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Writing Our American Story

The opinions expressed by columnists are their own and do not necessarily represent the views of

Stories are important not as simple entertainment, but also as education and indoctrination. What we believe happened in the past and the stories we highlight shade our present and influence our future. The best stories not only have a moral, where good triumphs over evil, but engage us intellectually and also emotionally.


This past Tuesday night, President Barack Obama delivered his first State of the Union address for his second term on the floor of the House of Representatives. In attendance were Supreme Court justices, military generals, Cabinet officers, senators, congressmen and guests — but Obama was not talking to the people in the audience as much as he was speaking to the people of our country.

He has to tell his story, to sell his story.

With a Republican-controlled House, the president must appeal to the country as a whole if he is going to accomplish his goals. The best way to move the members of Congress is to move their constituents, the voters who vote them in — and out — of office. The people then press on their representatives regarding the action that they want them to take.

Sen. Marco Rubio of Florida gave the Republican response to Obama's speech. Written before he knew what Obama was going to say, it takes on themes and policies without being specific.

Both men finished their speeches with the same conclusion: It is our responsibility to write our chapter of our American story.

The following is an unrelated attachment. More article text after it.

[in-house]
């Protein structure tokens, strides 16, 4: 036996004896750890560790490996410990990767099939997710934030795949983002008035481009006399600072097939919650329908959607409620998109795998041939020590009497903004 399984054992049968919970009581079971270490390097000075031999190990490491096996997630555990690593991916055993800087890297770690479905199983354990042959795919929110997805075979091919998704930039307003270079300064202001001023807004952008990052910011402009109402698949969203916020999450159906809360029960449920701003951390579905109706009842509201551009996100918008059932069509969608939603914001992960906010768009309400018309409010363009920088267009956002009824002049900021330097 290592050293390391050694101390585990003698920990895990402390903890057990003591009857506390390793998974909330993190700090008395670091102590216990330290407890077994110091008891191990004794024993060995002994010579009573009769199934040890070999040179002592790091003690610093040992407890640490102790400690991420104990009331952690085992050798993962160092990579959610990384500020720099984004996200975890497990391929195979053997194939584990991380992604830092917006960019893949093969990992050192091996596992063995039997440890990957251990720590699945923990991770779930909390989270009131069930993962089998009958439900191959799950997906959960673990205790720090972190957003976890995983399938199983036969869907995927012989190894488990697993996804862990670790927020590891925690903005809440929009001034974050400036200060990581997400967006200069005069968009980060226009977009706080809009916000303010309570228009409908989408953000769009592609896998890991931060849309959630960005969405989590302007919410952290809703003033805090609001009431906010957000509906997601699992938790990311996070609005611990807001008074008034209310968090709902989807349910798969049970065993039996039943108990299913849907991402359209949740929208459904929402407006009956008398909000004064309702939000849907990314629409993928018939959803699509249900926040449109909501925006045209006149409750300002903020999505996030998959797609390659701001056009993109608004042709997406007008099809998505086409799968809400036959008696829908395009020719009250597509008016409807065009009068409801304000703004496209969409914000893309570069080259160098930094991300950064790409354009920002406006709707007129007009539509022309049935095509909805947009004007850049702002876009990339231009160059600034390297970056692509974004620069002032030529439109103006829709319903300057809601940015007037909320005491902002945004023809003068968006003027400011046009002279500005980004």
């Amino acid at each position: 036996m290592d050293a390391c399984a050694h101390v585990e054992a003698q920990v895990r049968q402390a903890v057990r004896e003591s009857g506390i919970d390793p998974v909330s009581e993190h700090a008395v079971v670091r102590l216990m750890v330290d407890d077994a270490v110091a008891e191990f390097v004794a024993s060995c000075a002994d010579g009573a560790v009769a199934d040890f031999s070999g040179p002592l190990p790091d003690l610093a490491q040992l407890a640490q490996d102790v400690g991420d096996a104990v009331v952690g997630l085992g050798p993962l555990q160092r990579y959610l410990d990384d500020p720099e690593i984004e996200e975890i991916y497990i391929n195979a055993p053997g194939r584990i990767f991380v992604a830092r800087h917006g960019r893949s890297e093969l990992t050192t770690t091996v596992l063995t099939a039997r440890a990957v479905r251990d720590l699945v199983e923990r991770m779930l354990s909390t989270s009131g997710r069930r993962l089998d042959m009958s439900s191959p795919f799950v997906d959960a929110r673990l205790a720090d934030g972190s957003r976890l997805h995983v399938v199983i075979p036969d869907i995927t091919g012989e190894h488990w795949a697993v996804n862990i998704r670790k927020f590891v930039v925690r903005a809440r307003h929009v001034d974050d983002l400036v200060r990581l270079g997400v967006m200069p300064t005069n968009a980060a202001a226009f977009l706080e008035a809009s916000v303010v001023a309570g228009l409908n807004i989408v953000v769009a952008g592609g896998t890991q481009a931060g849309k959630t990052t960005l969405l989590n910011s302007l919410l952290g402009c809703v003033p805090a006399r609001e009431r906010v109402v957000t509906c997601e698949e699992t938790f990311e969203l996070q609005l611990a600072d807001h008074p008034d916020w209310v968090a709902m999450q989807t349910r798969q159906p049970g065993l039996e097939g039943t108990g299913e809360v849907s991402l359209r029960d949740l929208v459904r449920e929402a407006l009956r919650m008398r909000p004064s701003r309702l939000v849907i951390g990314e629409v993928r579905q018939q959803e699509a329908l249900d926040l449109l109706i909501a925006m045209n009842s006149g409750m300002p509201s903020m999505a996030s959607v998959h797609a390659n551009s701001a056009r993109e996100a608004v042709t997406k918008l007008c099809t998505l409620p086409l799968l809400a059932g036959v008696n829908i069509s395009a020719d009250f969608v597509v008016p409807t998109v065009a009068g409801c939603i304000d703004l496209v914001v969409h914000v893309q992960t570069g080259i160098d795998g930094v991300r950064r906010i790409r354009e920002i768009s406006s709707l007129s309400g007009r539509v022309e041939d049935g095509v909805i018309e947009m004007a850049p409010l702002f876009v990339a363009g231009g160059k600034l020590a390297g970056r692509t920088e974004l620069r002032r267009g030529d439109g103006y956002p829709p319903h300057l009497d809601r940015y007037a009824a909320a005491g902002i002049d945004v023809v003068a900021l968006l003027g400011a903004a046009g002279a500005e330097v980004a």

The importance of stories led Jim Loehr to write "The Power of Story: Rewrite Your Destiny in Business and in Life." "Stories impose meaning on the chaos," he wrote. "They organize and give context to our sensory experiences. ... Facts are meaningless until you create a story around them. ... A story is our creation of a reality; indeed our story matters more than what actually happened."


This focus on words and stories was evident in the closing passages of the speeches by Obama and Rubio.

"We may do different jobs, and wear different uniforms, and hold different views than the person beside us, but as Americans, we all share the same proud title: We are citizens," Obama said.

"It's a word that doesn't just describe our nationality or legal status.

It describes the way we're made. It describes what we believe. It captures the enduring idea that this country only works when we accept certain obligations to one another and to future generations; that our rights are wrapped up in the rights of others; and that well into our third century as a nation, it remains the task of us all, as citizens of these United States, to be the authors of the next great chapter in our American story."

While Obama focused on the rights and responsibilities of citizens, Rubio focused on the hope our nation gives to people.

"This dream — of a better life for their children — it's the hope of parents everywhere," Rubio said. "Politicians here and throughout the world have long promised that more government can make those dreams come true.

"But we Americans have always known better," he continued. "From our earliest days, we embraced economic liberty instead. And because we did, America remains one of the few places on earth where dreams like these even have a chance.


"Each time our nation has faced great challenges, what has kept us together was our shared hope for a better life.

"Now, let that hope bring us together again. To solve the challenges of our time and write the next chapter in the amazing story of the greatest nation man has ever known."

Obama's close grouped all citizens together, with shared rights and responsibilities. Rubio's close brought Americans together through hope for the future, and an embrace of economic liberty — not government — as the way to solve problems.

It will be interesting to watch and listen as the national conversation about the alternative stories take place and to see how our chapter of the American Story turns out.

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